CLRS explains B tree key deletion as follows:
- If the key $k$ is in node $x$ and $x$ is a leaf, delete the key $k$ from $x$.
If the key $k$ is in node $x$ and $x$ is an internal node, do the following:
a. If the child $y$ that precedes $k$ in node $x$ has at least $t$ keys, then find the predecessor $k'$ of $k$ in the subtree rooted at $y$. Recursively delete $k'$, and replace $k$ by $k'$ in x. (We can find $k'$ and delete it in a single downward pass.)
b. If $y$ has fewer than $t$ keys, then, symmetrically, examine the child $z$ that follows $k$ in node $x$. If $z$ has at least $t$ keys, then find the successor $k'$ of $k$ in the subtree rooted at $z$. Recursively delete $k'$, and replace $k$ by $k'$in $x$. (We can find $k'$ and delete it in a single downward pass.)
c. Otherwise, if both $y$ and $z$ have only $t-1$ keys, merge $k$ and all of $z$ into $y$, so that $x$ loses both $k$ and the pointer to $z$, and $y$ now contains $2t-1$ keys. Then free $z$ and recursively delete $k$ from $y$.
If the key $k$ is not present in internal node $x$, determine the root $x.c_i$ of the appropriate subtree that must contain $k$, if $k$ is in the tree at all. If $x.c_i$ has only $t-1$ keys, execute step 3a or 3b as necessary to guarantee that we descend to a node containing at least $t$ keys. Then finish by recursing on the appropriate child of $x$.
a. If $x.c_i$ has only $t - 1$ keys but has an immediate sibling with at least $t$ keys, give $x.c_i$ an extra key by moving a key from $x$ down into $x.c_i$ , moving a key from $x.c_i$’s immediate left or right sibling up into x, and moving the appropriate child pointer from the sibling into $x.c_i$.
b. If $x.c_i$ and both of $x.c_i$ ’s immediate siblings have $t - 1$ keys, merge $x.c_i$ with one sibling, which involves moving a key from $x$ down into the new merged node to become the median key for that node.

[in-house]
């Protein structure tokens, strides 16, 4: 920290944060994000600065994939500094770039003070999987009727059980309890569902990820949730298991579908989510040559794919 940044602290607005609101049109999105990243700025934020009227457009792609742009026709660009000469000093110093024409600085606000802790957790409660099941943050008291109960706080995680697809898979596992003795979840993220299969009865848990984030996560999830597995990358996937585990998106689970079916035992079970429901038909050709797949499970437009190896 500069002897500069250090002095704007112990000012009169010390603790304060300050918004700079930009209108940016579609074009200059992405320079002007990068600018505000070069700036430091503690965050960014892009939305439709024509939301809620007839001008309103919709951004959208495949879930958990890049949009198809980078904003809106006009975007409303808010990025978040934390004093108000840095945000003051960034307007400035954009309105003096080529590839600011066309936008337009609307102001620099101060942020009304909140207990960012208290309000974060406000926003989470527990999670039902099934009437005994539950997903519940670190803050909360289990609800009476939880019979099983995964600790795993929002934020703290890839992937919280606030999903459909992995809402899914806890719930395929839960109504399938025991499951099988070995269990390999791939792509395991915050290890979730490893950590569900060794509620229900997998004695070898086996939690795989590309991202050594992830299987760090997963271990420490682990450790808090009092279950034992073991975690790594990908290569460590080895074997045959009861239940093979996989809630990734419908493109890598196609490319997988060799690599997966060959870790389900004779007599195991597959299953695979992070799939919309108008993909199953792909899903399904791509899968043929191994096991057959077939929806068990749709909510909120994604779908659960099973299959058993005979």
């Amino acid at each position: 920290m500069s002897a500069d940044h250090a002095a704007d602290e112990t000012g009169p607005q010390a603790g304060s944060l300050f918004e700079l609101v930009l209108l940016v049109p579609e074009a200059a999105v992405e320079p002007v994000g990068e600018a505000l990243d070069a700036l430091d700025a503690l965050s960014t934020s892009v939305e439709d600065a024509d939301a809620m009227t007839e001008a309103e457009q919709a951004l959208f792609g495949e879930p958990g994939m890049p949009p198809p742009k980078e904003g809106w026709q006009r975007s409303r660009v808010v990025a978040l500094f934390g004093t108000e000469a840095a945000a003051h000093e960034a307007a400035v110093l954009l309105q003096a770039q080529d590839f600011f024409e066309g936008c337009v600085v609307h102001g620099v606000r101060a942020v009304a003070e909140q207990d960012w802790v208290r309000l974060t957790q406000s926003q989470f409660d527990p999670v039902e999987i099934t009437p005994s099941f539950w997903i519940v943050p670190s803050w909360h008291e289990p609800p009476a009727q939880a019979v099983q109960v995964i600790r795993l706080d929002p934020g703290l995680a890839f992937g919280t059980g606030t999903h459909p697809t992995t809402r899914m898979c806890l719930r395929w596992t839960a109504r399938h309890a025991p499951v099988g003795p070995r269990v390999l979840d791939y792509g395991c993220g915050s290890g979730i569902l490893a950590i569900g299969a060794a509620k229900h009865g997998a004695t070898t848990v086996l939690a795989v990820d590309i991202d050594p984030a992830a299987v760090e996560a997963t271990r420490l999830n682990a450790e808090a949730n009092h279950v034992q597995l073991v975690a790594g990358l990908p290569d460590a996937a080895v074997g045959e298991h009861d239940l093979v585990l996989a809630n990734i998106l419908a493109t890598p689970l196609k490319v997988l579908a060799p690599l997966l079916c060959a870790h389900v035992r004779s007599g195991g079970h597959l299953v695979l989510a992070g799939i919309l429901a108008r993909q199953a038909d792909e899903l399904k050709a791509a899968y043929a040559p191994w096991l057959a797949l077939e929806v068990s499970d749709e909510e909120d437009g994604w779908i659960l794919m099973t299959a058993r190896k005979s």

I have a doubt in step 2c. In this step, $y$ is a node containing the predecessor of the key and $z$ is a node containing the successor of the key, both of which has minimum number of keys ($t-1$) and hence authors say we need to merge both of nodes. The authors give following example:
First tree is before deleting $G$, second is after deleting $G$, which utilized step 2c.
Here, $y=[D,E]$ is a predecessor node of $G$, with predecessor $E$ and $z=[J,K]$ is a successor node of $G$, with successor $J$. So we merge both $[D,E]$ and $[J,K]$ forming $[D,E,J,K]$.
My doubt is do we always end up successor and predecessor node if they contain minimum number of nodes ($t-1$)? This is what authors must mean to say when they say "merge $k$ and all of $z$ into $y$" in step 2c. But I feel they might not be the predecessor and successor nodes, they are just immediate next children of key $k$, as can be seen in this example I tried out:
Here we have not merged nodes of predecessor (node $[N,O]$) and successor (node $[R,S]$), but have merged immediate children of $Q$, i.e. node $[C,G,L]$ and node $[T,X]$.
So am I right with "we need to merge immediate next children of key $k$ but not predecessor and successor node"? If yes, is book have mistake? Or book does indeed tries to say the same and I am misinterpreting? Or I got it all wrong? Or am unnecessarily overthinking?